Unbudgeted strikes, unbudgeted wages, and unbudgeted deaths

Sun, 9 Aug 2015 Source: Asare-Donkoh, Frankie

There is no doubt that we, as a nation, are at crossroads considering the number of strikes by different workers unions in recent times.

Going back to 2013, it was our parliamentarians who set the pace for embarking on strike to force government to pay them, not their salaries, but rather salary arrears and unpaid allowances.

On Thursday, January 3, 2013, Members of Parliament (MPs) boycotted the business of the House, in protest against the delay in the payment of their salary arrears and sitting allowances.

According to Adom News, some MPs said “their salary arrears for more than two years had not been paid and to make matters worse, their sitting allowances too had not been paid”.

The Prof. Awurama Addy Committee recommended that MPs’ salary of GH¢3,000 be increased to GH¢7,200 a month, backdated to January 2009. Even though the MPs had started receiving the new salary, they had no patience to wait any longer for the arrears and refused to work.

Members from both sides of the House unanimously agreed not to attend to the business of the House until their back pay was fully paid.

Speaking on the floor of the House, then Deputy Minister of Energy and MP for Tamale Central, Alhaji Innusah Fuseini, said governments in the past had delayed the payment of such arrears if they were not paid in the lifetime of the parliamentary session.

Then Chairman of the Parliamentary Committee on Finance, James Klutse Avedzi, confirmed in an interview with Adom News that government owed parliamentarians but however expressed concern about a loan agreement the house refused to work on due to their unpaid arrears.

From July 7 to August 4, this year, state attorneys were on strike to push their demands for improved working conditions including salary increment and a harmonisation of their salaries and benefits to that of circuit court judges as stated in the Legal Services Act 1993.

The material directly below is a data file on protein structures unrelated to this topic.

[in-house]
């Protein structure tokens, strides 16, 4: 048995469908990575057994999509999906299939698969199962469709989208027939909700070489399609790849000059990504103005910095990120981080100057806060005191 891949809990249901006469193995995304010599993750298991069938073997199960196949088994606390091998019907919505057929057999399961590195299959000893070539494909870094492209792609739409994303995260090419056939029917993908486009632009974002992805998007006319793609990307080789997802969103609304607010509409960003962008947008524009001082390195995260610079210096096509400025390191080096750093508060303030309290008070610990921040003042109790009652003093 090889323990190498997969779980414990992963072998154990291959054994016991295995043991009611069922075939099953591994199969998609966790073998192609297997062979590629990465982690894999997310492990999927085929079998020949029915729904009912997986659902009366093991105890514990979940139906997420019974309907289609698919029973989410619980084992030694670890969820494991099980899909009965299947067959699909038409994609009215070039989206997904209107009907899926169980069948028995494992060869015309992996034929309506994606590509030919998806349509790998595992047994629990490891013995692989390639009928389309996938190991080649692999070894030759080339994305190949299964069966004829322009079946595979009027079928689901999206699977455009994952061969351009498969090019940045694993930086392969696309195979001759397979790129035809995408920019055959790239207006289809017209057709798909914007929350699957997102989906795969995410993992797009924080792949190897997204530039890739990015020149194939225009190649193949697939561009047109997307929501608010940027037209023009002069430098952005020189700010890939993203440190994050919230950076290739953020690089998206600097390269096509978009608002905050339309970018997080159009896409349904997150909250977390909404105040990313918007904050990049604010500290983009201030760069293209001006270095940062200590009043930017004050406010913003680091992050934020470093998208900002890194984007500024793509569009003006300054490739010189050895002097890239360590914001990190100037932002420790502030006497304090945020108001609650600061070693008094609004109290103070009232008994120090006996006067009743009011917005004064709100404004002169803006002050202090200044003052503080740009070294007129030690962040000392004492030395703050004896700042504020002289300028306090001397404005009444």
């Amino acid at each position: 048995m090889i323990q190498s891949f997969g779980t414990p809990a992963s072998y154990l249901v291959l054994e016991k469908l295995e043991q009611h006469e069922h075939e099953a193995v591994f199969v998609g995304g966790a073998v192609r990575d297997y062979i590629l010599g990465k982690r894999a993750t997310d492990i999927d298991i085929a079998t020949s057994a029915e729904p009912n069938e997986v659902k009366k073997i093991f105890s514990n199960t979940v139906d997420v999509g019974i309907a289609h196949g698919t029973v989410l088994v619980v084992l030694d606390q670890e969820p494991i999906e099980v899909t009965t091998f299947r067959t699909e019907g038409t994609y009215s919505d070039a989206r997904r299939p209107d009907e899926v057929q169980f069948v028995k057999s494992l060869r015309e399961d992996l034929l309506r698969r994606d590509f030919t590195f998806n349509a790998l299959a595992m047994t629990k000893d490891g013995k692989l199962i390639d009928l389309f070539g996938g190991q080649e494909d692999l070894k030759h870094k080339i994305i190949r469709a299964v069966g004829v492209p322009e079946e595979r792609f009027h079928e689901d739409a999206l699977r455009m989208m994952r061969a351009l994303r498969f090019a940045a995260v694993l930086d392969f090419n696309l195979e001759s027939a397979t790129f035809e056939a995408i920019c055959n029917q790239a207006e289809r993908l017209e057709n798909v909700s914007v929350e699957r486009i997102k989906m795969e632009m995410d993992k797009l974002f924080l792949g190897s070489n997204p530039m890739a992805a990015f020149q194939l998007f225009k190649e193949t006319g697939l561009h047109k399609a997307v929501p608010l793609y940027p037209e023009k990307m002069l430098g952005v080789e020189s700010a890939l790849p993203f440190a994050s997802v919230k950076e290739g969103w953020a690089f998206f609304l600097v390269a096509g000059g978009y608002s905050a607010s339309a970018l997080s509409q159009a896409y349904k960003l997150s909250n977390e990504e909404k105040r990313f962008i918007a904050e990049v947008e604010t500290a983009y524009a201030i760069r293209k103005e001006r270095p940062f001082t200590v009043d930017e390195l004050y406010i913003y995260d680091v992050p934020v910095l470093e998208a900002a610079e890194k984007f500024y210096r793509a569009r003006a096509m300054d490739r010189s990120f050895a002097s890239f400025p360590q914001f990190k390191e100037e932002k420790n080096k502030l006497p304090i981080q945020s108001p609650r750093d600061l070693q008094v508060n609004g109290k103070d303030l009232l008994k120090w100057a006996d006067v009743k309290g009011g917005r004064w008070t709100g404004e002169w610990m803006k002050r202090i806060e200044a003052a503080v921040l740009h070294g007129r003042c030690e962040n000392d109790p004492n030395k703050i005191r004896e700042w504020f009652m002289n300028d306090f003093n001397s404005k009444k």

They also complained of lack of logistics which hinders their work, and added that various stakeholder discussions failed to yield any positive results, hence the decision to strike.

Until then some teachers who had been teaching for a length of time after their training had complained about the non-payment of their salaries, while some nurses particularly psychiatric nurses who had worked for almost a year without being paid their salaries were also complaining.

Psychiatric nurses at the Accra Psychiatric Hospital last Monday staged a one-day sit-down strike as their first warning towards the total withdrawal of their services if their salaries remained unpaid.

Then there were the 91 junior doctors who had worked for 11 months without any salaries, and had to leave their hospitals in different parts of the country and converged at the Controller and Accountant-General’s Department (CAGD). They resolved never to leave the premises until they were paid, and it was until after their action before a process was initiated to pay them.

A day after the 91 doctors occupied the CAGD, ex-soldiers also occupied Parliament House with their petition to the house to ensure that their outstanding retirement benefits were paid.

The University Teachers Association of Ghana (UTAG) on Thursday embarked on a strike action because their book and research allowances have not been paid. Since Monday, pharmacists have also started their strike because of disagreements with government over the implementation of the Single Spine Pay Policy.

But perhaps the most prominent of the strikes is the current one by doctors belonging to the Ghana Medical Association (GMA), who, according to their statements, are in the process of resigning en masse because, government failed to meet their demands for better conditions of service. The strike was declared on Thursday, July 30, as part of a process leading to their resignation.

The doctors’ strike and intended resignation seems to have received divided opinions. Mostly government and its communicators have condemned the action, while some individuals have blamed the government for the impasse pointing out that the issues involved had unnecessarily dragged for too long with government not making adequate effort to engage the doctors in a productive discussion.